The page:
Elleke Boehmer, Rouven Kunstmann, Priyasha Mukhopadhyay, Asha Rogers (eds.), The Global Histories of Books: Methods and Practices (Palgrave, 2017)



This book is an edited volume of essays that showcases how books played a crucial role in making and materialising histories of travel, scientific exchanges, translation, and global markets from the late-eighteenth century to the present. While existing book historical practice is overly dependent on models of the local and the national, we suggest that approaching the book as a cross-region, travelling – and therefore global- object offers new approaches and methodologies for a study in global perspective. By thus studying the book in its transnational and inter-imperial, textual, inter-textual and material dimensions, this collection will highlight its key role in making possible a global imagination, shaped by networks of print material, readers, publishers and translators.

Series: New Directions in Book History


Introduction – Elleke Boehmer, Rouven Kunstmann, Priyasha Mukhopadhyay, Asha Rogers

Part 1: Colonial Networks

  • London’s Geographic Knowledge Network and the Anson Account (1748) – Katherine Parker
  • The Other Empire: Australian Books and American Publishers in the Late Nineteenth Century – David Carter
  • Reading by Chance in a World of Wandering Texts – Alexander Bubb

Part 2: Global Genres

  • ‘Read! Learn!’: Grobalisation and (G)localisation in Caribbean Textbook Publishing – Gail Low
  • Governing by the Book: Mediterranean Travel and Sanitary Prophylaxis in the Nineteenth-Century – Riccardo Liberatore
  • The Circle of Knowledge: Radical Commensurability and the Deaf Textbook – Hansun Hsiung

Part 3: Reading Relationships

  • ‘Bringing Spring to Sahbai’s Rose-Garden’: Persian Printing in North India after 1857 – Zahra Shah
  • Reading The Discovery of India in the Library of an Australian Prime Minister – Sybil Nolan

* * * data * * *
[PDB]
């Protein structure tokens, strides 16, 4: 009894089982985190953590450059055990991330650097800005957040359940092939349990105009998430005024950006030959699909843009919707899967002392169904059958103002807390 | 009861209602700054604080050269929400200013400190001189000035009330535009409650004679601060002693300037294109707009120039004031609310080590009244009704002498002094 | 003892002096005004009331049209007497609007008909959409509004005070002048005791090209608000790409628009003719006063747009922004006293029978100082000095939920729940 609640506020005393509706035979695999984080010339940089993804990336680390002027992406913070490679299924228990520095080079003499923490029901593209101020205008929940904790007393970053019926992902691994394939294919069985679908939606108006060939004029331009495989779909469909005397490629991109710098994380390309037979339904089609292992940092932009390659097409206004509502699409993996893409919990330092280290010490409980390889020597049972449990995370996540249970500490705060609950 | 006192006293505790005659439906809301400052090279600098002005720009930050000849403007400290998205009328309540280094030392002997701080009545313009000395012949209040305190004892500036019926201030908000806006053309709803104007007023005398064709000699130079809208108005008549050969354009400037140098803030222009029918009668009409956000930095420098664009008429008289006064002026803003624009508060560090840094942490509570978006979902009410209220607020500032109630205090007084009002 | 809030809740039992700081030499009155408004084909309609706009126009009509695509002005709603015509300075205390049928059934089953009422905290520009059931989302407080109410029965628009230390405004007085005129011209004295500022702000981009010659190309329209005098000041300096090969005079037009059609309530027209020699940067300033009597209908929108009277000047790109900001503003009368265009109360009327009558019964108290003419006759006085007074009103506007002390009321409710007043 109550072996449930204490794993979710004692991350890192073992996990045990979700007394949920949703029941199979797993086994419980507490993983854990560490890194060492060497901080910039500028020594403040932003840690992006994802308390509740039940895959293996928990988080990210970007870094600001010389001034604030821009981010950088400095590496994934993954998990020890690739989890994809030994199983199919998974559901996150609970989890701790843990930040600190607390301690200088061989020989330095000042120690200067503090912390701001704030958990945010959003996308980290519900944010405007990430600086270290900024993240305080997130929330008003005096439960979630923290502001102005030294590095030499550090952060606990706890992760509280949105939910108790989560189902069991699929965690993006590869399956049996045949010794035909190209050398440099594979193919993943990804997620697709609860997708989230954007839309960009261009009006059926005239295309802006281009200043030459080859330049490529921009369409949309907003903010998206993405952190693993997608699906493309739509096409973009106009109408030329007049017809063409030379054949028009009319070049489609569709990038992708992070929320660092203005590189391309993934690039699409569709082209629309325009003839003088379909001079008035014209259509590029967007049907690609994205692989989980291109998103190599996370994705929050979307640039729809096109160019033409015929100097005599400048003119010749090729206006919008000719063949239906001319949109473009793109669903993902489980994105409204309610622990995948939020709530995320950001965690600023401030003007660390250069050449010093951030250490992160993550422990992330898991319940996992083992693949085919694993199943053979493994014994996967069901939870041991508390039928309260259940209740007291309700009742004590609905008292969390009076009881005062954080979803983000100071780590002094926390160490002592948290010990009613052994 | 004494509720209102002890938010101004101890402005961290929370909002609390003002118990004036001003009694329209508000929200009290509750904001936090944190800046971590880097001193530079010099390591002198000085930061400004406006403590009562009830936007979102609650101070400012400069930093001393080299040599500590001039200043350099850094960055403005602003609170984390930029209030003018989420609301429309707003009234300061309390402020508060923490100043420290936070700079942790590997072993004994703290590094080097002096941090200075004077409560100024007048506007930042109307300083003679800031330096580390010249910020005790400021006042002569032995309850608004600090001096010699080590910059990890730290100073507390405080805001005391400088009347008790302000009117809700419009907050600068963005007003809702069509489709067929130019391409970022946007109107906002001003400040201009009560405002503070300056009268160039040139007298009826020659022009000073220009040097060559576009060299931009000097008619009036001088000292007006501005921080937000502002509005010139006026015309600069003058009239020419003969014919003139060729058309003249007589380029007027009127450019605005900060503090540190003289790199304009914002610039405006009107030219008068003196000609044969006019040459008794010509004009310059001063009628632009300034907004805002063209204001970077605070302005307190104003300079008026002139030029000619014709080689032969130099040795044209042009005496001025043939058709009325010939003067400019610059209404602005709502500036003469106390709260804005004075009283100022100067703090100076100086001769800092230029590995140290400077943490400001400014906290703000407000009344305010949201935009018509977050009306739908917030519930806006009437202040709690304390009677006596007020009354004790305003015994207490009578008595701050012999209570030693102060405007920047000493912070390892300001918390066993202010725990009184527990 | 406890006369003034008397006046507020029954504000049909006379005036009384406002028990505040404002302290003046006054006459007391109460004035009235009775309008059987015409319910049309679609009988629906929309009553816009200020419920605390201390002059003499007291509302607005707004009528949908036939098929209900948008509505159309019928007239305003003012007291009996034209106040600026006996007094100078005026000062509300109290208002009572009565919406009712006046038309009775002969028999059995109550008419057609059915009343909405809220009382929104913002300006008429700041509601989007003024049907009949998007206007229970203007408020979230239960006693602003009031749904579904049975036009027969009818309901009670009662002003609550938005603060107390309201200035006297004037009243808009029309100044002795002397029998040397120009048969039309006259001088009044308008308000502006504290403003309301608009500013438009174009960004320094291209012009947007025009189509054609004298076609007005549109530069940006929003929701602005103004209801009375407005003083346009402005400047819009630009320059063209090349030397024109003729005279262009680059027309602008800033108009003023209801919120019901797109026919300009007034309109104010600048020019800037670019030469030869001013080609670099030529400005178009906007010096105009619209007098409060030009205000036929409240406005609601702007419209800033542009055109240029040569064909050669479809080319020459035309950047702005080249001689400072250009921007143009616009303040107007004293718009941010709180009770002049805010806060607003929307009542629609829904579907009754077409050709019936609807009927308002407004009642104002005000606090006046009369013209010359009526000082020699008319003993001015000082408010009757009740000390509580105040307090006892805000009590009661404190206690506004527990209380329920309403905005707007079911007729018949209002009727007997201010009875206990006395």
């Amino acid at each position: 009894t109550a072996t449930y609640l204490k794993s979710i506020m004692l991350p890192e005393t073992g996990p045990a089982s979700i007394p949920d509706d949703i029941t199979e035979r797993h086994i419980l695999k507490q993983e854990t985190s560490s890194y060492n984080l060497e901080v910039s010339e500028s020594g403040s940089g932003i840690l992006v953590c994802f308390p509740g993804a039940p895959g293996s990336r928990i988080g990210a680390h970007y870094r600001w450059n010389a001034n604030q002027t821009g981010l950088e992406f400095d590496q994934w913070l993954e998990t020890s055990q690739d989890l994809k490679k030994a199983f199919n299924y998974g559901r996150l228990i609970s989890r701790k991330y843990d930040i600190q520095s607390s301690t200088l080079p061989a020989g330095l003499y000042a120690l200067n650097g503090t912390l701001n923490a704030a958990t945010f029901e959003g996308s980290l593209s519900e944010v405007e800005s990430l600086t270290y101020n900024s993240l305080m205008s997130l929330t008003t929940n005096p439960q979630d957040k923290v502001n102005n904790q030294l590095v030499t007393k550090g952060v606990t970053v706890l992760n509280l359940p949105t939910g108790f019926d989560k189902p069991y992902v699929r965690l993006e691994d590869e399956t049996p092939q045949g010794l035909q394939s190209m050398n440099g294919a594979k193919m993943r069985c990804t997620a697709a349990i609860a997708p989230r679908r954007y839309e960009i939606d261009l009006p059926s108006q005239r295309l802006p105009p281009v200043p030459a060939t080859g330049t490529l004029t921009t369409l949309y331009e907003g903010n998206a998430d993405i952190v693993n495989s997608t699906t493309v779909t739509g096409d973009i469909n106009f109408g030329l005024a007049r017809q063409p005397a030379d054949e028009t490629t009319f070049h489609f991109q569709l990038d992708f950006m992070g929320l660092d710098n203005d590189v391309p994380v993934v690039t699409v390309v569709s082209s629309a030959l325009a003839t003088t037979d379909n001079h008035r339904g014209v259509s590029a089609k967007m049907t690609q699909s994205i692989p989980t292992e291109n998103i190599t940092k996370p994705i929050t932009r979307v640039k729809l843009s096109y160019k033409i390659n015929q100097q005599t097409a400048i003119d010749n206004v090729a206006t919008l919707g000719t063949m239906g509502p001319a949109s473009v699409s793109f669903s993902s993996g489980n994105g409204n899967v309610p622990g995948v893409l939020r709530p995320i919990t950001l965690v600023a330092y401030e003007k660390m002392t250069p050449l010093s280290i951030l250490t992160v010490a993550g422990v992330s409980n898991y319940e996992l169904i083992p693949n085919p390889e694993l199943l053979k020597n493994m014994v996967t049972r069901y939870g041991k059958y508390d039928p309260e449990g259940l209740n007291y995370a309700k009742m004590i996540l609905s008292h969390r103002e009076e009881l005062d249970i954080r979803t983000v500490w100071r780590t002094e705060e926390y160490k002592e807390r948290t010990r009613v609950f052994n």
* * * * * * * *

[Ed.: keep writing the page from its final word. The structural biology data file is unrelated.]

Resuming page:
Part 4: Cultural Translation

  • Bustānī’s Iliad and Imperialism in the Middle East – Evelyn Richardson
  • ‘The Narcissism of Small Differences’: Plagiarism in South African Letters – Kate Highman
  • The Fear of Solitude: How Marketing Makes Real Magic – Ben Holgate

Afterword – Elleke Boehmer

Elleke Boehmer is Professor of World Literature in English, in the English Faculty at the University of Oxford, UK, and Director of TORCH. Her most recent monograph, Indian Arrivals 1870-1915, won the ESSE 2016 prize for Literature in English. Her novels include Nile Baby (2008), and The Shouting in the Dark (2015, long-listed Barry Ronge-Sunday Times prize).

Rouven Kunstmann is a doctoral researcher in History at the University of Oxford, UK. He focuses on print cultures, nationalism, decolonisation and photography in West Africa as global and local information circulation. His work has been recently published in Social Dynamics: A Journal of African Studies.

Priyasha Mukhopadhyay is a Junior Fellow at the Society of Fellows, Harvard University, USA. Her research interests include the history of the colonial and postcolonial book, South Asian literatures, and theories of the archive. 

Asha Rogers is Lecturer in Contemporary Postcolonial Literature at the School of English, Drama and American & Canadian Studies at the University of Birmingham, UK. Her research interests include postcolonial literatures, the Cold War and decolonisation, and the interfaces between state cultural institutions and literature.

Elleke Boehmer, University of Oxford

Alexander Bubb, Roehampton University

David Carter, University of Queensland

Kate Highman, University of the Western Cape

Ben Holgate, University of York

Hansun Hsiung, Max Planck Institute for the History of Science

Rouven Kunstmann, University of Oxford

Riccardo Liberatore, University of Oxford

Gail Low, University of Dundee

Priyasha Mukhopadhyay, Harvard University

Sybil Nolan, University of Melbourne

Katherine Parker, Hakluyt Society

Evelyn Richardson, University of Chicago

Asha Rogers, University of Birmingham

Zahra Shah, University of Oxford

28 August 2017 | 334 PAGES | HARDBACK | PALGRAVE

ISBN: 978-3-319-51334-8